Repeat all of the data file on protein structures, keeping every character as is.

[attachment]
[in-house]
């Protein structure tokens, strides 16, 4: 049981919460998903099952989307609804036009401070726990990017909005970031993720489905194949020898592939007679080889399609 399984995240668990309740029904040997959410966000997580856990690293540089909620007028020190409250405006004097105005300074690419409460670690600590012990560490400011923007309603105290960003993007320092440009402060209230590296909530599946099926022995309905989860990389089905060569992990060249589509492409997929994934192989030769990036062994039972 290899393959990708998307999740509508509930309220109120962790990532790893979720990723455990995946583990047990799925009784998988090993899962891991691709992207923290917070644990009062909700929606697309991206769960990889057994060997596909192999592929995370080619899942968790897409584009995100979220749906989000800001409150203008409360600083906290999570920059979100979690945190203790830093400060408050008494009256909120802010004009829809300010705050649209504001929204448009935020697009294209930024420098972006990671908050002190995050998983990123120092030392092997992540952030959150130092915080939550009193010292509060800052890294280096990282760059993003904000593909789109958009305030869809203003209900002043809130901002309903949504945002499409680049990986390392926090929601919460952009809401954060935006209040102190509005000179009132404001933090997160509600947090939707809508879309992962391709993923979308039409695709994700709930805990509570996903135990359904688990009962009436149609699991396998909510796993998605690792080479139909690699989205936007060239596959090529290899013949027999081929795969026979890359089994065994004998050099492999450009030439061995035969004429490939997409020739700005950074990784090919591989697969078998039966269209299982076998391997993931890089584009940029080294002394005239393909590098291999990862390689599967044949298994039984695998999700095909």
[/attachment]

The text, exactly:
[in-house]
């Protein structure tokens, strides 16, 4: 049981919460998903099952989307609804036009401070726990990017909005970031993720489905194949020898592939007679080889399609 399984995240668990309740029904040997959410966000997580856990690293540089909620007028020190409250405006004097105005300074690419409460670690600590012990560490400011923007309603105290960003993007320092440009402060209230590296909530599946099926022995309905989860990389089905060569992990060249589509492409997929994934192989030769990036062994039972 290899393959990708998307999740509508509930309220109120962790990532790893979720990723455990995946583990047990799925009784998988090993899962891991691709992207923290917070644990009062909700929606697309991206769960990889057994060997596909192999592929995370080619899942968790897409584009995100979220749906989000800001409150203008409360600083906290999570920059979100979690945190203790830093400060408050008494009256909120802010004009829809300010705050649209504001929204448009935020697009294209930024420098972006990671908050002190995050998983990123120092030392092997992540952030959150130092915080939550009193010292509060800052890294280096990282760059993003904000593909789109958009305030869809203003209900002043809130901002309903949504945002499409680049990986390392926090929601919460952009809401954060935006209040102190509005000179009132404001933090997160509600947090939707809508879309992962391709993923979308039409695709994700709930805990509570996903135990359904688990009962009436149609699991396998909510796993998605690792080479139909690699989205936007060239596959090529290899013949027999081929795969026979890359089994065994004998050099492999450009030439061995035969004429490939997409020739700005950074990784090919591989697969078998039966269209299982076998391997993931890089584009940029080294002394005239393909590098291999990862390689599967044949298994039984695998999700095909």